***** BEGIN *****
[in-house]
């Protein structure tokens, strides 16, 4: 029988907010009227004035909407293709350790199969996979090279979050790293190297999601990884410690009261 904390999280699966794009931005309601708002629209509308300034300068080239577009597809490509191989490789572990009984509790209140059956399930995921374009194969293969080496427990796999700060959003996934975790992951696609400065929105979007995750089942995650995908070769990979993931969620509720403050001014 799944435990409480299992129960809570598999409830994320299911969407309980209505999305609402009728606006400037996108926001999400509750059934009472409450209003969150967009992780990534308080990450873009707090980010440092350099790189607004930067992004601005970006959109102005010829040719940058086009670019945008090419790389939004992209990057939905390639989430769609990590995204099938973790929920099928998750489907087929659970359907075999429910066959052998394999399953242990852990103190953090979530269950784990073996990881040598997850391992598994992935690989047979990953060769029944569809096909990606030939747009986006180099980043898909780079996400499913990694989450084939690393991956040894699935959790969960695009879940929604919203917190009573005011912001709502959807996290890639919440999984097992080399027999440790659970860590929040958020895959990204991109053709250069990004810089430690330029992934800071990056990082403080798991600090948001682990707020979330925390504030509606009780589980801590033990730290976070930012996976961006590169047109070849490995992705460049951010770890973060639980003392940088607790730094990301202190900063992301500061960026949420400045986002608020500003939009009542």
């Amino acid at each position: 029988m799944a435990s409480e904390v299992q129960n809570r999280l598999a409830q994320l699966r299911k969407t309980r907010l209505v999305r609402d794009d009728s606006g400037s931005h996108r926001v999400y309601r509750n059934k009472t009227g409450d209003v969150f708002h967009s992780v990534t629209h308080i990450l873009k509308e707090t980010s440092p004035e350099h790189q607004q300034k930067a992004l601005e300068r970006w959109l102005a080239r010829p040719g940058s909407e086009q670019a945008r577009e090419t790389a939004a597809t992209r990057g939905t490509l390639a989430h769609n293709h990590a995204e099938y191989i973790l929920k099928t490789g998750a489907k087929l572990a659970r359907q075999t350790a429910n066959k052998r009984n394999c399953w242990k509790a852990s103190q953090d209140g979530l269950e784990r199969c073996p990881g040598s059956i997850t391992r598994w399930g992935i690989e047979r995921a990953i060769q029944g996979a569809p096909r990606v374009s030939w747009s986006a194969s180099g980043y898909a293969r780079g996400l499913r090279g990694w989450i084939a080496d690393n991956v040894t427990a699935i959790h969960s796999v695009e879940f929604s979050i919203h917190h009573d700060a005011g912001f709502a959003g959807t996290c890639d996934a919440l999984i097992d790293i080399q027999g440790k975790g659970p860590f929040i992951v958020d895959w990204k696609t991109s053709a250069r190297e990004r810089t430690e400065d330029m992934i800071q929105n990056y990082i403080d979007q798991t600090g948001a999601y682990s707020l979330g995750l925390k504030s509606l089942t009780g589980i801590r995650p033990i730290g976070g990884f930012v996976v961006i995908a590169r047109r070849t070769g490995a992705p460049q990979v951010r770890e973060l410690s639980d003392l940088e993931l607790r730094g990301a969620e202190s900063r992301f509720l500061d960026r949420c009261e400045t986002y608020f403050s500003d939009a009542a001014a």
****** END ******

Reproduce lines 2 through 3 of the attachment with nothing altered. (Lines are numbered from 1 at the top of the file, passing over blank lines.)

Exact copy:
């Protein structure tokens, strides 16, 4: 029988907010009227004035909407293709350790199969996979090279979050790293190297999601990884410690009261 904390999280699966794009931005309601708002629209509308300034300068080239577009597809490509191989490789572990009984509790209140059956399930995921374009194969293969080496427990796999700060959003996934975790992951696609400065929105979007995750089942995650995908070769990979993931969620509720403050001014 799944435990409480299992129960809570598999409830994320299911969407309980209505999305609402009728606006400037996108926001999400509750059934009472409450209003969150967009992780990534308080990450873009707090980010440092350099790189607004930067992004601005970006959109102005010829040719940058086009670019945008090419790389939004992209990057939905390639989430769609990590995204099938973790929920099928998750489907087929659970359907075999429910066959052998394999399953242990852990103190953090979530269950784990073996990881040598997850391992598994992935690989047979990953060769029944569809096909990606030939747009986006180099980043898909780079996400499913990694989450084939690393991956040894699935959790969960695009879940929604919203917190009573005011912001709502959807996290890639919440999984097992080399027999440790659970860590929040958020895959990204991109053709250069990004810089430690330029992934800071990056990082403080798991600090948001682990707020979330925390504030509606009780589980801590033990730290976070930012996976961006590169047109070849490995992705460049951010770890973060639980003392940088607790730094990301202190900063992301500061960026949420400045986002608020500003939009009542």
């Amino acid at each position: 029988m799944a435990s409480e904390v299992q129960n809570r999280l598999a409830q994320l699966r299911k969407t309980r907010l209505v999305r609402d794009d009728s606006g400037s931005h996108r926001v999400y309601r509750n059934k009472t009227g409450d209003v969150f708002h967009s992780v990534t629209h308080i990450l873009k509308e707090t980010s440092p004035e350099h790189q607004q300034k930067a992004l601005e300068r970006w959109l102005a080239r010829p040719g940058s909407e086009q670019a945008r577009e090419t790389a939004a597809t992209r990057g939905t490509l390639a989430h769609n293709h990590a995204e099938y191989i973790l929920k099928t490789g998750a489907k087929l572990a659970r359907q075999t350790a429910n066959k052998r009984n394999c399953w242990k509790a852990s103190q953090d209140g979530l269950e784990r199969c073996p990881g040598s059956i997850t391992r598994w399930g992935i690989e047979r995921a990953i060769q029944g996979a569809p096909r990606v374009s030939w747009s986006a194969s180099g980043y898909a293969r780079g996400l499913r090279g990694w989450i084939a080496d690393n991956v040894t427990a699935i959790h969960s796999v695009e879940f929604s979050i919203h917190h009573d700060a005011g912001f709502a959003g959807t996290c890639d996934a919440l999984i097992d790293i080399q027999g440790k975790g659970p860590f929040i992951v958020d895959w990204k696609t991109s053709a250069r190297e990004r810089t430690e400065d330029m992934i800071q929105n990056y990082i403080d979007q798991t600090g948001a999601y682990s707020l979330g995750l925390k504030s509606l089942t009780g589980i801590r995650p033990i730290g976070g990884f930012v996976v961006i995908a590169r047109r070849t070769g490995a992705p460049q990979v951010r770890e973060l410690s639980d003392l940088e993931l607790r730094g990301a969620e202190s900063r992301f509720l500061d960026r949420c009261e400045t986002y608020f403050s500003d939009a009542a001014a």